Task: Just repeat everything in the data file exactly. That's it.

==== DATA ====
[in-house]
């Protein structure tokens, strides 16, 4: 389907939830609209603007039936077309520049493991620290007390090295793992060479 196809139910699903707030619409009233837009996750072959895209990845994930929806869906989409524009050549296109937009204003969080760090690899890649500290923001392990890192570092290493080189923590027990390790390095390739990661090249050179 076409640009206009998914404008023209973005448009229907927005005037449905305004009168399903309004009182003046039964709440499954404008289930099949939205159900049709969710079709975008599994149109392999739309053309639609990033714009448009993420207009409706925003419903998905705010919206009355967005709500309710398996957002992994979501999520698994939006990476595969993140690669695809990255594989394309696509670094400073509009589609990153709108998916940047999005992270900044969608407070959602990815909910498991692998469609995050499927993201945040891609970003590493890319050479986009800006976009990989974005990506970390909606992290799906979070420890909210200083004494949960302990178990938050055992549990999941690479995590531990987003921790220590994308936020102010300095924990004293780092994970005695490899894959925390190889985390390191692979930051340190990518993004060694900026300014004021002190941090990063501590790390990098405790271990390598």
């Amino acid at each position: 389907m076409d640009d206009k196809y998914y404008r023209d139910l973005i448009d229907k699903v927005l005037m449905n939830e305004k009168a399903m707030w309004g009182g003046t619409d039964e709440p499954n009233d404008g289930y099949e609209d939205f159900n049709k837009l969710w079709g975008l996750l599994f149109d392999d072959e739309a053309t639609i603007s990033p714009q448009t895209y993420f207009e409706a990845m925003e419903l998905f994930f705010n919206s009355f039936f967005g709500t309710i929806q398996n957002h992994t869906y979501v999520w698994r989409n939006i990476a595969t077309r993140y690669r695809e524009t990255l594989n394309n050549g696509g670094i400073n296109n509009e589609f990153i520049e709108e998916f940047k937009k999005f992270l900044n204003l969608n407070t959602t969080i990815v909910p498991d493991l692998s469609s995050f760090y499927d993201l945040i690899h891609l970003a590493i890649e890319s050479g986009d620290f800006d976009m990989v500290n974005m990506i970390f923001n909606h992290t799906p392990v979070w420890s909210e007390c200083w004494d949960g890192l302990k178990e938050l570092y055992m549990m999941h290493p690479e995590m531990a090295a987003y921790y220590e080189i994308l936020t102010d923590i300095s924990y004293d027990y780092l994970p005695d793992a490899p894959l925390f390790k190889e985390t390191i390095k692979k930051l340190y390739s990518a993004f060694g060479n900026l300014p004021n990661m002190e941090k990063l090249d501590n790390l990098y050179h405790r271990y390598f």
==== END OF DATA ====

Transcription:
[in-house]
């Protein structure tokens, strides 16, 4: 389907939830609209603007039936077309520049493991620290007390090295793992060479 196809139910699903707030619409009233837009996750072959895209990845994930929806869906989409524009050549296109937009204003969080760090690899890649500290923001392990890192570092290493080189923590027990390790390095390739990661090249050179 076409640009206009998914404008023209973005448009229907927005005037449905305004009168399903309004009182003046039964709440499954404008289930099949939205159900049709969710079709975008599994149109392999739309053309639609990033714009448009993420207009409706925003419903998905705010919206009355967005709500309710398996957002992994979501999520698994939006990476595969993140690669695809990255594989394309696509670094400073509009589609990153709108998916940047999005992270900044969608407070959602990815909910498991692998469609995050499927993201945040891609970003590493890319050479986009800006976009990989974005990506970390909606992290799906979070420890909210200083004494949960302990178990938050055992549990999941690479995590531990987003921790220590994308936020102010300095924990004293780092994970005695490899894959925390190889985390390191692979930051340190990518993004060694900026300014004021002190941090990063501590790390990098405790271990390598």
């Amino acid at each position: 389907m076409d640009d206009k196809y998914y404008r023209d139910l973005i448009d229907k699903v927005l005037m449905n939830e305004k009168a399903m707030w309004g009182g003046t619409d039964e709440p499954n009233d404008g289930y099949e609209d939205f159900n049709k837009l969710w079709g975008l996750l599994f149109d392999d072959e739309a053309t639609i603007s990033p714009q448009t895209y993420f207009e409706a990845m925003e419903l998905f994930f705010n919206s009355f039936f967005g709500t309710i929806q398996n957002h992994t869906y979501v999520w698994r989409n939006i990476a595969t077309r993140y690669r695809e524009t990255l594989n394309n050549g696509g670094i400073n296109n509009e589609f990153i520049e709108e998916f940047k937009k999005f992270l900044n204003l969608n407070t959602t969080i990815v909910p498991d493991l692998s469609s995050f760090y499927d993201l945040i690899h891609l970003a590493i890649e890319s050479g986009d620290f800006d976009m990989v500290n974005m990506i970390f923001n909606h992290t799906p392990v979070w420890s909210e007390c200083w004494d949960g890192l302990k178990e938050l570092y055992m549990m999941h290493p690479e995590m531990a090295a987003y921790y220590e080189i994308l936020t102010d923590i300095s924990y004293d027990y780092l994970p005695d793992a490899p894959l925390f390790k190889e985390t390191i390095k692979k930051l340190y390739s990518a993004f060694g060479n900026l300014p004021n990661m002190e941090k990063l090249d501590n790390l990098y050179h405790r271990y390598f």